The global recession has of course produced an even more direct threat — a financial one. While the knowledge economy draws fuel from the unprecedented growth of higher education, many university budgets face serious cutbacks, even as enrolments and expectations rise. Perhaps the most dramatic US example involves the University of California system, the gold standard of American public higher education, which was confronted with a 20 per cent budget cut this past fiscal year. Higher education in the UK and Ireland faces similar challenges. We are caught in the paradox of celebrating the global knowledge economy while simultaneously undermining its very foundations.
At such a time, there is a danger that the focus on higher education as the fundamental engine of economic growth is proving so powerful that it will distort our understanding of all that universities should and must be. Such assumptions can, for example, encourage a devaluation of basic scientific research, of investigation that may not yield immediate payoffs or solve concrete problems. The intensely competitive global economy has driven governments to demand more immediate, tangible returns on their investments.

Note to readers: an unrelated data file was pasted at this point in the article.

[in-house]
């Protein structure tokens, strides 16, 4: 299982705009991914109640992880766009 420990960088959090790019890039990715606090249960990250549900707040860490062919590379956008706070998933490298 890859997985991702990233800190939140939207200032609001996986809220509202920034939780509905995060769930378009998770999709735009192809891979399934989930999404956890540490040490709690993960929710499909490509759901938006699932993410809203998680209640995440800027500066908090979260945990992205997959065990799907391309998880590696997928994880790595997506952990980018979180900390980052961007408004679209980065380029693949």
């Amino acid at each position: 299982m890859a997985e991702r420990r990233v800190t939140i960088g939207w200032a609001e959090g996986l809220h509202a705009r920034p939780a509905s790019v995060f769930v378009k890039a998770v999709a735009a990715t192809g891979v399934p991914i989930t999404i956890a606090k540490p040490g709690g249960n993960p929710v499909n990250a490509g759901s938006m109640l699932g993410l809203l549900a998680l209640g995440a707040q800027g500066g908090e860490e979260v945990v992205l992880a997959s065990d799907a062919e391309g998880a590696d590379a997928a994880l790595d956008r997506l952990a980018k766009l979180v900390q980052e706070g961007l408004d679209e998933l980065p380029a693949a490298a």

Too often, such an emphasis can mean especially painful cuts for disciplines whose value, though harder to measure, is no less real. As stewards of centuries-old traditions of higher learning, we must work to ensure that the understandable effort to promote what is valuable does not eclipse our support for what is invaluable.
When we define higher education's role principally as driving economic development and solving society's most urgent problems, we risk losing sight of the kinds of enquiry that enable the critical stance, that build the humane perspective, that foster the restless scepticism and unbounded curiosity from which our profoundest understandings so often emerge. Too narrow a focus on the present can come at the expense of the past and future, of the long view that has always been higher learning's special concern.